Those first babbles and coos are exciting for parents -- a sign that your baby is taking the steps to her first word. Children begin their speech and language development at birth, and when an infant develops normally, she will typically recognize many of the sounds in her native language by the time she is 6 months old. If her developing brain is exposed to lead, however, she may have speech or language problems, according to Mt. Washington Pediatric Hospital.
Lead is Toxic Stuff
Lead is toxic to the brain and body, according to MWPH. Children are much more susceptible to lead poisoning because their brains are still developing and because their smaller bodies absorb and retain this heavy metal more quickly. Once in the body, lead deposits in teeth and hair, where it continues to cause developmental problems. The risk of damage increases if the child is exposed to high lead levels, exposed over a long period, exposed at a young age or has other risk factors such as poor nutrition.
Speech is not Language
Speech and language are different skills. Speech is the ability to make sounds and form words, according to the American Speech-Language Hearing Association. Speech includes articulation, or the ability to make sounds correctly. A child with a speech problem, for example, might use “l” instead of “r” in the word “very.” It also includes the use of the voice and fluency, or rhythm. Language is the rules for using speech and includes word meanings, grammar and the use of the appropriate word or phrase in certain situations. High lead levels in children can cause speech and language defects, according to Kids Health.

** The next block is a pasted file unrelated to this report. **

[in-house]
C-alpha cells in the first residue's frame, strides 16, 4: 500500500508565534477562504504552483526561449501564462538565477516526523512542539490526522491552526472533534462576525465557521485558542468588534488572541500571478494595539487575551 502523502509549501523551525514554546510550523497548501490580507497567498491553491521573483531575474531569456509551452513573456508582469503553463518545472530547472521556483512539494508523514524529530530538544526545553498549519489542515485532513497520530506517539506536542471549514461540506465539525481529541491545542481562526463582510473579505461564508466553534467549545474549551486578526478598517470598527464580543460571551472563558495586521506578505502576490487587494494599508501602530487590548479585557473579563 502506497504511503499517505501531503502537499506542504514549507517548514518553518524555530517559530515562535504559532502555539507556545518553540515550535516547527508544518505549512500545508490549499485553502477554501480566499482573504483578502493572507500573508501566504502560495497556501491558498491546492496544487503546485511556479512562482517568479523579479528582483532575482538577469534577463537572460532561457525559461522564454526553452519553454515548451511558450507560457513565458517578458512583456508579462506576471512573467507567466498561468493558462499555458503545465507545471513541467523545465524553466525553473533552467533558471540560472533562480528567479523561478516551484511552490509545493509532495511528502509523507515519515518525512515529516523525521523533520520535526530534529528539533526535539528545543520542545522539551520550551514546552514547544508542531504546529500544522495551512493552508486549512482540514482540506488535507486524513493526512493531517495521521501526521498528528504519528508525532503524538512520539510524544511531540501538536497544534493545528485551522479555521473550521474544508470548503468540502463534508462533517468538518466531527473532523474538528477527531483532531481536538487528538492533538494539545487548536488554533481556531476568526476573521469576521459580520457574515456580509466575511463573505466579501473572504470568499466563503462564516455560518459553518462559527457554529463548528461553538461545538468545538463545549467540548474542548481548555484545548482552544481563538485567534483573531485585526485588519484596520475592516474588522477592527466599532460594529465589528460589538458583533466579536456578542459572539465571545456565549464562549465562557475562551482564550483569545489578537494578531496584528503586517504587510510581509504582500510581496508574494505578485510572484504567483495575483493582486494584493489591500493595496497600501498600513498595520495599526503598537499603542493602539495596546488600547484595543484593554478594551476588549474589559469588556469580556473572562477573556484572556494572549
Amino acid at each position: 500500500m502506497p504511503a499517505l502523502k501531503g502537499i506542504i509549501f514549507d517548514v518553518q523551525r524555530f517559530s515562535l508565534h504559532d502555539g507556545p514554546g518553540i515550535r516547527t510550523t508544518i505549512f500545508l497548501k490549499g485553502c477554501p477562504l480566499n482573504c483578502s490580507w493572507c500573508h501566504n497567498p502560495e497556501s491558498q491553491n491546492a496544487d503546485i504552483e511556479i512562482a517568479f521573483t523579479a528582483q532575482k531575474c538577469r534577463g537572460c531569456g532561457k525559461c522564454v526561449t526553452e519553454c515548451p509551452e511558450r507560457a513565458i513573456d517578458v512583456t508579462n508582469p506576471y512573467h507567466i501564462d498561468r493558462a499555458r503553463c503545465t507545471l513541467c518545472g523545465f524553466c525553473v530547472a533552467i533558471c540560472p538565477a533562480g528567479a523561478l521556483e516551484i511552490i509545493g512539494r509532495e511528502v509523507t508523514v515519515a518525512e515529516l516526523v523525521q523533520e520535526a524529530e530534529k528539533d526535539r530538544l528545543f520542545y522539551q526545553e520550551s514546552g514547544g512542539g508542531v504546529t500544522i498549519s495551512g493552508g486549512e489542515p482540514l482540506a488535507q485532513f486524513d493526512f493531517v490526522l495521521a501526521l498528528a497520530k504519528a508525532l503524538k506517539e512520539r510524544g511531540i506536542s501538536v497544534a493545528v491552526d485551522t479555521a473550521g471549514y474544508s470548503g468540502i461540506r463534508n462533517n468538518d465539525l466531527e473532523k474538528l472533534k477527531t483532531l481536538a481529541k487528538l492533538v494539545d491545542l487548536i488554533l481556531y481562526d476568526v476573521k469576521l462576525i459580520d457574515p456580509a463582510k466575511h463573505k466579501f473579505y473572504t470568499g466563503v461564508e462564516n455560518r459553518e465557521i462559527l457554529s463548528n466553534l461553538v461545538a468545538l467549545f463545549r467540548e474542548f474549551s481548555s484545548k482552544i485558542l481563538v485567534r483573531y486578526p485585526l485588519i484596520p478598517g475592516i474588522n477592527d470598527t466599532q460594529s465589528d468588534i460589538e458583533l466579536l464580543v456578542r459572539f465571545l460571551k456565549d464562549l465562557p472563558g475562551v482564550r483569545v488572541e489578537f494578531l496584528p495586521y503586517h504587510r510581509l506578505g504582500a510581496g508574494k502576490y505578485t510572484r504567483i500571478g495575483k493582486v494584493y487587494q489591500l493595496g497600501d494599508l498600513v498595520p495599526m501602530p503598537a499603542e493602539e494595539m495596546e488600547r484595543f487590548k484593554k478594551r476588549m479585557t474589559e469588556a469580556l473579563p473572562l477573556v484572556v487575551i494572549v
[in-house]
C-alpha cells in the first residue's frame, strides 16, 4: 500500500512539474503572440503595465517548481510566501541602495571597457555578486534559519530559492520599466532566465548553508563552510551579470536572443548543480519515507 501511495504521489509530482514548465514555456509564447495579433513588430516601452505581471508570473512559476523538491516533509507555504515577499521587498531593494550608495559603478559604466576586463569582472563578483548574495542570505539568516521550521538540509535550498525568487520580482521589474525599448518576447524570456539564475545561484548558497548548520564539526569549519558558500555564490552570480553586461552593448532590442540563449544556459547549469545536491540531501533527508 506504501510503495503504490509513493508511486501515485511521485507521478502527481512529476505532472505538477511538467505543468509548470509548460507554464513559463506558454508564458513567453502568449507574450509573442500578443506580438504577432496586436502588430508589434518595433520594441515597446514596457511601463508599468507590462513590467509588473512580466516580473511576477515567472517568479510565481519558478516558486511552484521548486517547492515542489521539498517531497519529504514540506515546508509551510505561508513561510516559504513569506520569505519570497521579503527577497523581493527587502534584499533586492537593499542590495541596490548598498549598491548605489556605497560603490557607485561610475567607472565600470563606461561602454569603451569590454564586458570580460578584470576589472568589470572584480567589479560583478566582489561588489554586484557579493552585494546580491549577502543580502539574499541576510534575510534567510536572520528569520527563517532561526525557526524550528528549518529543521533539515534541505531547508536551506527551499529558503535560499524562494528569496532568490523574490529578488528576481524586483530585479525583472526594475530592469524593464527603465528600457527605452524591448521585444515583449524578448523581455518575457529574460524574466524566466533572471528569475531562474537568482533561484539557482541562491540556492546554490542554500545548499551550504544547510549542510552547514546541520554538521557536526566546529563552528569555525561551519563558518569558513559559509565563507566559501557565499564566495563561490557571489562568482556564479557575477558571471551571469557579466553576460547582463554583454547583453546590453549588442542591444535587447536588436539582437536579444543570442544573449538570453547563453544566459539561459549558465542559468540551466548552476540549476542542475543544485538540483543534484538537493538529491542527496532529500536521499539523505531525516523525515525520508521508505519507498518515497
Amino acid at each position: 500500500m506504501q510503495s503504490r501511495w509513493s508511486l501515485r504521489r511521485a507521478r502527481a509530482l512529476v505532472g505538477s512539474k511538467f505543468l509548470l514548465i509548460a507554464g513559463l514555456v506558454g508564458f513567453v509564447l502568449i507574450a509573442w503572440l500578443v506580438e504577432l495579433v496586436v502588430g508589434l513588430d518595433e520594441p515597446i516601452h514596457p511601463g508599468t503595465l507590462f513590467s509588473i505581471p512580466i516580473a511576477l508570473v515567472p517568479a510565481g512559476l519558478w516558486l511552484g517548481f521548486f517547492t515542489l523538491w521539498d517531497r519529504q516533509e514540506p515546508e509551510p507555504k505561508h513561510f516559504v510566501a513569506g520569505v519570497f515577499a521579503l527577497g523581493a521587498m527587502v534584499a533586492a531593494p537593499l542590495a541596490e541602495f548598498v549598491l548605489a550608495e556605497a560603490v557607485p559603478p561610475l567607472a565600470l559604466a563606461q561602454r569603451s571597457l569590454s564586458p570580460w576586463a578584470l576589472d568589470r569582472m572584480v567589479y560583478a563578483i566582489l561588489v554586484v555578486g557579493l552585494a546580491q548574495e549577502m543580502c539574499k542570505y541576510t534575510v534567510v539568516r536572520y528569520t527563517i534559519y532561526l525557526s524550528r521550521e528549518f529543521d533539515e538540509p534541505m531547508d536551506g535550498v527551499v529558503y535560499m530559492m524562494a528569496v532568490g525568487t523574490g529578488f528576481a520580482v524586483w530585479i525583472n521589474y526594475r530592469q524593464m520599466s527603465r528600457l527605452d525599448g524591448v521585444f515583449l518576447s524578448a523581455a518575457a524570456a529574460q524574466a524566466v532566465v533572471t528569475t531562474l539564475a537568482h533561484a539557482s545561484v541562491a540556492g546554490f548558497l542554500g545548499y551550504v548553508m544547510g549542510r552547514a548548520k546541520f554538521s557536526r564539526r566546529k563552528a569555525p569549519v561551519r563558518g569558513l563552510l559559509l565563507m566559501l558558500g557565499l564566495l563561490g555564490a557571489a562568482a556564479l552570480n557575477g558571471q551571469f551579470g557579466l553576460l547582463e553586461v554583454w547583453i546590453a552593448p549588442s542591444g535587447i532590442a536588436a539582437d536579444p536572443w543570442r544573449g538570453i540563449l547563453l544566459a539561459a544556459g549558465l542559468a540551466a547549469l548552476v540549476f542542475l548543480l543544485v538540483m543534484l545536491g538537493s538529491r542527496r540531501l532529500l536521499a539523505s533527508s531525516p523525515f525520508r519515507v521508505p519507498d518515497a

Missing Developmental Milestones
The National Institute of Deafness and Other Communication Disorders notes that most speech and language development occurs in the first three years of life. In the first three months, for example, your baby should begin to coo and make other sounds of pleasure, according to NIDCD. Babies 7 to 12 months old should babble, make nonsense words and begin to understand when you say, “Come here” or “No.” A child with lead poisoning will typically have trouble meeting developmental milestones for speech and language development, according to MWPH.
Sources of Lead Exposure
Your child is most likely to be exposed to lead if you live in an older home that has lead-based paint, but lead is used in other materials such as batteries, according to Kids Health. Lead is also found in contaminated soil. Soil near busy streets is often contaminated because lead was once used in gasoline. Lead can also be present in old plumbing, imported glazed bowls, cans sealed with lead and some jewelry or art supplies. Relatively small amounts of lead can cause problems for children.
All Medicaid-eligible children must be screened in the first and second year of life, according to an October 2005 article in “Pediatrics,” as they are most likely to live in conditions where lead exposure is high. Guidelines for screening children who are not eligible for Medicaid differ from state to state. Treatment is available, but long-term lead exposure can cause permanent damage. If you are concerned about your child’s speech and language development, or think he might have been exposed to lead, contact your doctor.
- Mt. Washington Pediatric Hospital: Neuropsychological Effects of Lead Poisoning on Child Development
- MayoClinic.com: Lead Poisoning
- American Speech-Language Hearing Association: What Is Language? What Is Speech?
- Kids Health: Lead Poisoning
- National Institute of Deafness and Other Communication Disorders: Speech and Language Developmental Milestones
- Pediatrics: Lead Exposure in Children: Prevention, Detection, and Management
- Brand X Pictures/Stockbyte/Getty Images